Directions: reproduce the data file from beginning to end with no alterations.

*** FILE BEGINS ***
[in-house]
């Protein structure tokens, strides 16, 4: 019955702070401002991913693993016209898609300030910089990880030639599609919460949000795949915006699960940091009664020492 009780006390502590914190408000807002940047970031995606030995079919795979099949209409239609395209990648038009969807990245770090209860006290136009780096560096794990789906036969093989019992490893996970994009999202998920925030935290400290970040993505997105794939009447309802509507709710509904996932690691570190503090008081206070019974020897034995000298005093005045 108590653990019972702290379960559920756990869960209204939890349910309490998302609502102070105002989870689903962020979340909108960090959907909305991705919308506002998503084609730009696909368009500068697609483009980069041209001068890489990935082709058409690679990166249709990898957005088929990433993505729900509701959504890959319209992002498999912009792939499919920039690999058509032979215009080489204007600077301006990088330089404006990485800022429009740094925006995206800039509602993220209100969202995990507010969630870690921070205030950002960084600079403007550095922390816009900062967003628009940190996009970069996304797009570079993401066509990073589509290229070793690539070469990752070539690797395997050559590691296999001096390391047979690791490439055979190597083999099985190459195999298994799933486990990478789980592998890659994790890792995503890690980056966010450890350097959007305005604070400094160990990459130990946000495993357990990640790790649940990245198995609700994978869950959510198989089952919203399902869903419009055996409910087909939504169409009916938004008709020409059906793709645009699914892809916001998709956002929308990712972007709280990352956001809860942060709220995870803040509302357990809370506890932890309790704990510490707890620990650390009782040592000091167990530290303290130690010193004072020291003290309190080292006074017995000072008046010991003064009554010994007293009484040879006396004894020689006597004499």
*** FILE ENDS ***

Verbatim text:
[in-house]
């Protein structure tokens, strides 16, 4: 019955702070401002991913693993016209898609300030910089990880030639599609919460949000795949915006699960940091009664020492 009780006390502590914190408000807002940047970031995606030995079919795979099949209409239609395209990648038009969807990245770090209860006290136009780096560096794990789906036969093989019992490893996970994009999202998920925030935290400290970040993505997105794939009447309802509507709710509904996932690691570190503090008081206070019974020897034995000298005093005045 108590653990019972702290379960559920756990869960209204939890349910309490998302609502102070105002989870689903962020979340909108960090959907909305991705919308506002998503084609730009696909368009500068697609483009980069041209001068890489990935082709058409690679990166249709990898957005088929990433993505729900509701959504890959319209992002498999912009792939499919920039690999058509032979215009080489204007600077301006990088330089404006990485800022429009740094925006995206800039509602993220209100969202995990507010969630870690921070205030950002960084600079403007550095922390816009900062967003628009940190996009970069996304797009570079993401066509990073589509290229070793690539070469990752070539690797395997050559590691296999001096390391047979690791490439055979190597083999099985190459195999298994799933486990990478789980592998890659994790890792995503890690980056966010450890350097959007305005604070400094160990990459130990946000495993357990990640790790649940990245198995609700994978869950959510198989089952919203399902869903419009055996409910087909939504169409009916938004008709020409059906793709645009699914892809916001998709956002929308990712972007709280990352956001809860942060709220995870803040509302357990809370506890932890309790704990510490707890620990650390009782040592000091167990530290303290130690010193004072020291003290309190080292006074017995000072008046010991003064009554010994007293009484040879006396004894020689006597004499």